Redraw: Our minds can draw dreadfully scary monsters. We manufacture fear in the form of rejection, loss of approval, being “found out,” or failure. Redrawing is scary, because it requires actively touching our fear. How does a person dare put her hand to something that she doesn’t want to even look at? With God’s help, we can redraw our fears — or erase them altogether. But first we need to muster up the courage to touch the thing we fear. We need God’s Spirit to empower us.
Rename: What is your fear? Can you name it? Can you call it out from underneath the bed? Then, can you rename it? If your fear is a product of your insecurity or self-condemnation, take pity on your fear and rename it so it no longer has control over you. Turn the camera angle, or reframe the picture. Renaming our fears, and reclaiming our courage, takes away the power of unseen monsters.
Relocate: We have the authority, by God’s power in us, to serve eviction notices to our fears. But how? Through Christ’s love, of course. Let love drive it out, … this perfect love that casts out fear. Ask God to fling your fear to a land far, far away.
We’ve sung it a thousand times or more in the old hymn, Amazing Grace. Repeat the words again … “… and grace, my fears relieved.” Let God’s grace relieve your fear, then step over to the other side.
More resources on battling fear:
This song …
This quote …
This verse …
This book …
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I love how you walked her through the story…and the monster right out the door…sweet:)…blessings and sweet dreams to all~
It was so fun … and then tonight, she drew the picture of the monster, er, the Giant. She named him Greeny. 🙂
I need to do that to my fears. Mama’s gotta practice what she preaches.
This brought back a few memories, I’m sad to say of my mom doing the same to me.
It’s embarrassing admitting that but it’s the truth.
And it lives on in me.
I can go into a dark basement but I’m pretty sure my blood pressure bumps up a little bit when I do. 🙂
I’m not very fond of dark places either, Duane. It reminds me of a visit to a cave in the Black Hills a couple years ago. It was a masterpiece, I’ll tell you. Just.Gorgeous.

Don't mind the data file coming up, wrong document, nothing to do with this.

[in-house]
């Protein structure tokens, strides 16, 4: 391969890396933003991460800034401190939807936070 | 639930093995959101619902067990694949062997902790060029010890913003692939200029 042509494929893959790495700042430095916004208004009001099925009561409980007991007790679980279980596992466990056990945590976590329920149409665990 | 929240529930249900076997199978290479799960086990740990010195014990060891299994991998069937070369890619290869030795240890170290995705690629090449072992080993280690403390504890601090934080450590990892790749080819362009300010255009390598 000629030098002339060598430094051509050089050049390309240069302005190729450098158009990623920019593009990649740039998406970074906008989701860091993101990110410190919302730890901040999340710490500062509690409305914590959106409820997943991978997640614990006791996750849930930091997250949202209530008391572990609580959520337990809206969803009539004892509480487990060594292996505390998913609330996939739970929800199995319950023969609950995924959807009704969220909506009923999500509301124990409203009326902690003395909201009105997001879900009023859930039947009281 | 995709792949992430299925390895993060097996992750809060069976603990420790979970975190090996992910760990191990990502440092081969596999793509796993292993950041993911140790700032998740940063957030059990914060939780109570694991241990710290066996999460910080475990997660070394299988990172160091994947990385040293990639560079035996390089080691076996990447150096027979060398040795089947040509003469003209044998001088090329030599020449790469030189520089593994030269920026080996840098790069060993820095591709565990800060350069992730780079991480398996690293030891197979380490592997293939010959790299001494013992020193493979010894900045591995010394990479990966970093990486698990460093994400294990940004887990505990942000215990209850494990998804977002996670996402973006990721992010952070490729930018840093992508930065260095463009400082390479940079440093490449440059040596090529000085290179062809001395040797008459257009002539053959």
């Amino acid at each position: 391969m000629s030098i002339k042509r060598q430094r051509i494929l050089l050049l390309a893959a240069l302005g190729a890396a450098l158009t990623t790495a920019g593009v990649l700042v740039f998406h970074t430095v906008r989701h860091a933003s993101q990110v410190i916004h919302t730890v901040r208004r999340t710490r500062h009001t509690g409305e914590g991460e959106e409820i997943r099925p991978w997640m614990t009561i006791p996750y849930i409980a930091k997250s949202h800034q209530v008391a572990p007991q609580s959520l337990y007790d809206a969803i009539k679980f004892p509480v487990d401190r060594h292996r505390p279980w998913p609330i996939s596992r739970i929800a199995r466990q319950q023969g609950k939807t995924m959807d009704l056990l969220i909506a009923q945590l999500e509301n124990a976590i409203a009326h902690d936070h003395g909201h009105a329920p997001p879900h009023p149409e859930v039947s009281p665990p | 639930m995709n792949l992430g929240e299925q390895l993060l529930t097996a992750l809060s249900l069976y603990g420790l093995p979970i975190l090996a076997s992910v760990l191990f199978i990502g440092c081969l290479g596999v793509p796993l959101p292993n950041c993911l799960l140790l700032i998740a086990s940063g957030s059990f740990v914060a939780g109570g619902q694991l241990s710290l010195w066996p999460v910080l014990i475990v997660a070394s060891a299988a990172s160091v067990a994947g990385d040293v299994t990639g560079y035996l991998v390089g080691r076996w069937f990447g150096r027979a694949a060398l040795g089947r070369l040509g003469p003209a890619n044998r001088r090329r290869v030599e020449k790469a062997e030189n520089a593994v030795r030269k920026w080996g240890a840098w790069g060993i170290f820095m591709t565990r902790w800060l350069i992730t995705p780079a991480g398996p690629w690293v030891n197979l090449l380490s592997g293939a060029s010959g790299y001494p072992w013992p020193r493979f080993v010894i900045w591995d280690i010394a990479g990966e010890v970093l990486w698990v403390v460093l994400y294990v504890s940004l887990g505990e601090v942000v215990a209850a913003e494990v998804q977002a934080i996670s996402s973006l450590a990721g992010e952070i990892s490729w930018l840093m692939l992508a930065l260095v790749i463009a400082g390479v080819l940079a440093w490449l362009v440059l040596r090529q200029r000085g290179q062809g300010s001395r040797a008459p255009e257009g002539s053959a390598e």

But without light, no one had seen its beauty. For thousands (millions?) of years, pure beauty existed in utter darkness. With lamps and flashlights, our geologist tour-guide, lit up the beauty of a dark cave. I would have been scared in that cave if it had been completely dark, but with just a little bit of light, we were able to witness God’s beautiful creation.
You are such a great mom and storyteller…it made me smile and I am so glad that you could share this story with your girl and with us…you made me chuckle with your Freddy comment on my blog…thanks, Jennifer 🙂
LOL! Dolly. I keep thinking about our Freddy exchange. Maybe we need to invite him to take that horrific striped sweater off, and wear a polka-dot dress instead. Oh, … and he really should consider a manicure. 🙂
Fear has its torment and I have had my share – but no more Praise God !
Praising God with you, Nancy. If you have any resources for others still facing face, feel free to share them here. (From your own blog or elsewhere!) God bless you.
How is it you know exactly how and when to speak to my heart?
I thank God for His perfect timing every time I open your blog posts.
I love the idea of calling my “monster” out from under the bed…but I’m even afraid of doing that! (I know, I’m a mess!)
Thank you for this post. I’m keeping it handy for further reading!
Hi Rebecca … I remember, as a child, being able to leap from the light switch to the bed in a single bound. I was sure some bony hand was going to grab my ankles otherwise. Crazy, how some of those fears can stay with us. We might not be scared of under-the-bed monsters anymore, but we have other fears that have replaced the childhood ones. Thanks be to God, He’s given us His Spirit, rather than a spirit of fear and timidity. We are overcomers.